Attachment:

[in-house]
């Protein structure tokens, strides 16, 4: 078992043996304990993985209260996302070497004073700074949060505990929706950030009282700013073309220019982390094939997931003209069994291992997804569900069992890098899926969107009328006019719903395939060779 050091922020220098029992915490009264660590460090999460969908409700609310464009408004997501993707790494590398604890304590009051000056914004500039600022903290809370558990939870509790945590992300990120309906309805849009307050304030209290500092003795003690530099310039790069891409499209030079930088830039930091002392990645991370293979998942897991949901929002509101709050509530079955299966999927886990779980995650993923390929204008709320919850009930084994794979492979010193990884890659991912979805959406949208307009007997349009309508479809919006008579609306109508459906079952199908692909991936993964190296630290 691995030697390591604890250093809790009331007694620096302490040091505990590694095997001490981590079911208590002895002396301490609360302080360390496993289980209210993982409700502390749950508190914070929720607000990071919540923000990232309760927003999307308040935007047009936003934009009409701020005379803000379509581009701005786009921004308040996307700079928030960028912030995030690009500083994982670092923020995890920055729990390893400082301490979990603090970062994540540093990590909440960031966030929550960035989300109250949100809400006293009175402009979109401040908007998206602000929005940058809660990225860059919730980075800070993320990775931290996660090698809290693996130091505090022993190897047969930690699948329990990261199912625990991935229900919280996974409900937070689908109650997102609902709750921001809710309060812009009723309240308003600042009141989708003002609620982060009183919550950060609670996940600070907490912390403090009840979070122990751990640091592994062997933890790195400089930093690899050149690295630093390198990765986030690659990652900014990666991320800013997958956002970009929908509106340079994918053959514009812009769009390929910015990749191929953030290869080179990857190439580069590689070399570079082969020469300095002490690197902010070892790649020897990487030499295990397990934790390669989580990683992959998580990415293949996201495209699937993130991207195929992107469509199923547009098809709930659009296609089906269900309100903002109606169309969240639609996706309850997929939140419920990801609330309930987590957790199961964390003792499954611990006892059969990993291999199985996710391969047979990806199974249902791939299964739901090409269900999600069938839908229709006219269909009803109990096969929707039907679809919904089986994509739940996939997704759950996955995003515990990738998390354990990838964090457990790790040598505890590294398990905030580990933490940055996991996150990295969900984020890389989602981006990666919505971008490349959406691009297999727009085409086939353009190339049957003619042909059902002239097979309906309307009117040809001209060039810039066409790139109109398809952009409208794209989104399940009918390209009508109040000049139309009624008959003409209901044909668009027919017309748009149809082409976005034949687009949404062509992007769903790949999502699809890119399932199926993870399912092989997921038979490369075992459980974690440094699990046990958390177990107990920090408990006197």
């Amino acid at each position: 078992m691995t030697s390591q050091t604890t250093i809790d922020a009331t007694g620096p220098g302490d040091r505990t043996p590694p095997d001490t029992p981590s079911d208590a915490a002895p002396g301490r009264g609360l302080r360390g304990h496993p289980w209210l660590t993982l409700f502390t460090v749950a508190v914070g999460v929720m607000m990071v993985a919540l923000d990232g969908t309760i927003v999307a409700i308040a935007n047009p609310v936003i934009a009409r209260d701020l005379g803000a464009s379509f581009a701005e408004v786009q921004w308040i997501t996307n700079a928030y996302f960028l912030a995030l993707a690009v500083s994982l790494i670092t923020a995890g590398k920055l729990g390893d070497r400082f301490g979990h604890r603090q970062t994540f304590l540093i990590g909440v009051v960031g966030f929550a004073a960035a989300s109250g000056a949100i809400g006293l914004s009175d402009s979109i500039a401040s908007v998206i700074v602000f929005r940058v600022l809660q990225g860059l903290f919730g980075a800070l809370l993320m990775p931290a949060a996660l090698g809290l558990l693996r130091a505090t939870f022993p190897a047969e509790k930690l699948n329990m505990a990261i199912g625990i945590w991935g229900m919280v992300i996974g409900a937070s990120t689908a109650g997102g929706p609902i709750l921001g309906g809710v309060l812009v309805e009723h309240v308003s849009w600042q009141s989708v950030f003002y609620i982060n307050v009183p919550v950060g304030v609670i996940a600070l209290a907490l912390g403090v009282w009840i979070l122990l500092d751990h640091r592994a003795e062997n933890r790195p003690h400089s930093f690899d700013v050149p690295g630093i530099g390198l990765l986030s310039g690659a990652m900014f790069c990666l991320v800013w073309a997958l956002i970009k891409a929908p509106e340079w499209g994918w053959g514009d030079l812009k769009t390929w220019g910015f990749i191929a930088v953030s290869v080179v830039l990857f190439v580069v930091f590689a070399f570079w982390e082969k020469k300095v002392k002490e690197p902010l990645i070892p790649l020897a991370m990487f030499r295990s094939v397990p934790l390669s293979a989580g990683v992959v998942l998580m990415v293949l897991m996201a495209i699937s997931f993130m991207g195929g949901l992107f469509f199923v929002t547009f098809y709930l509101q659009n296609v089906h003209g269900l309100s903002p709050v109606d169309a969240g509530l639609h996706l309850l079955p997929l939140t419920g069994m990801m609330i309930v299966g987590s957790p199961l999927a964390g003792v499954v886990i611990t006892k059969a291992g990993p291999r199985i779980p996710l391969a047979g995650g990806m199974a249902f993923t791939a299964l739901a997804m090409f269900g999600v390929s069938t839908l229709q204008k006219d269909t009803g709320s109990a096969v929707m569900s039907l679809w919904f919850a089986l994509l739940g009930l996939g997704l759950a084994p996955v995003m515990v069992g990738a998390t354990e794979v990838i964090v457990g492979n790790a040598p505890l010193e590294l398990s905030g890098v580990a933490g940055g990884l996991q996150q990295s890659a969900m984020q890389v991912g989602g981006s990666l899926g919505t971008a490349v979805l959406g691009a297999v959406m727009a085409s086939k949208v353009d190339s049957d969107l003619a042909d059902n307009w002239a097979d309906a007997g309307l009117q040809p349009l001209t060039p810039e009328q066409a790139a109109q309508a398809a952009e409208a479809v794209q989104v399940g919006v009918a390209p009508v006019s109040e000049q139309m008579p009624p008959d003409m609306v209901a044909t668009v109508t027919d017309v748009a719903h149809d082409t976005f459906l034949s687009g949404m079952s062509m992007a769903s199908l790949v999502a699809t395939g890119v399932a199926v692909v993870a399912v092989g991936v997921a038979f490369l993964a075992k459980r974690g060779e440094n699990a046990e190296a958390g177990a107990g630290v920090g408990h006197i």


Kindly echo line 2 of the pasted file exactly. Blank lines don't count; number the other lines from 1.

């Protein structure tokens, strides 16, 4: 078992043996304990993985209260996302070497004073700074949060505990929706950030009282700013073309220019982390094939997931003209069994291992997804569900069992890098899926969107009328006019719903395939060779 050091922020220098029992915490009264660590460090999460969908409700609310464009408004997501993707790494590398604890304590009051000056914004500039600022903290809370558990939870509790945590992300990120309906309805849009307050304030209290500092003795003690530099310039790069891409499209030079930088830039930091002392990645991370293979998942897991949901929002509101709050509530079955299966999927886990779980995650993923390929204008709320919850009930084994794979492979010193990884890659991912979805959406949208307009007997349009309508479809919006008579609306109508459906079952199908692909991936993964190296630290 691995030697390591604890250093809790009331007694620096302490040091505990590694095997001490981590079911208590002895002396301490609360302080360390496993289980209210993982409700502390749950508190914070929720607000990071919540923000990232309760927003999307308040935007047009936003934009009409701020005379803000379509581009701005786009921004308040996307700079928030960028912030995030690009500083994982670092923020995890920055729990390893400082301490979990603090970062994540540093990590909440960031966030929550960035989300109250949100809400006293009175402009979109401040908007998206602000929005940058809660990225860059919730980075800070993320990775931290996660090698809290693996130091505090022993190897047969930690699948329990990261199912625990991935229900919280996974409900937070689908109650997102609902709750921001809710309060812009009723309240308003600042009141989708003002609620982060009183919550950060609670996940600070907490912390403090009840979070122990751990640091592994062997933890790195400089930093690899050149690295630093390198990765986030690659990652900014990666991320800013997958956002970009929908509106340079994918053959514009812009769009390929910015990749191929953030290869080179990857190439580069590689070399570079082969020469300095002490690197902010070892790649020897990487030499295990397990934790390669989580990683992959998580990415293949996201495209699937993130991207195929992107469509199923547009098809709930659009296609089906269900309100903002109606169309969240639609996706309850997929939140419920990801609330309930987590957790199961964390003792499954611990006892059969990993291999199985996710391969047979990806199974249902791939299964739901090409269900999600069938839908229709006219269909009803109990096969929707039907679809919904089986994509739940996939997704759950996955995003515990990738998390354990990838964090457990790790040598505890590294398990905030580990933490940055996991996150990295969900984020890389989602981006990666919505971008490349959406691009297999727009085409086939353009190339049957003619042909059902002239097979309906309307009117040809001209060039810039066409790139109109398809952009409208794209989104399940009918390209009508109040000049139309009624008959003409209901044909668009027919017309748009149809082409976005034949687009949404062509992007769903790949999502699809890119399932199926993870399912092989997921038979490369075992459980974690440094699990046990958390177990107990920090408990006197």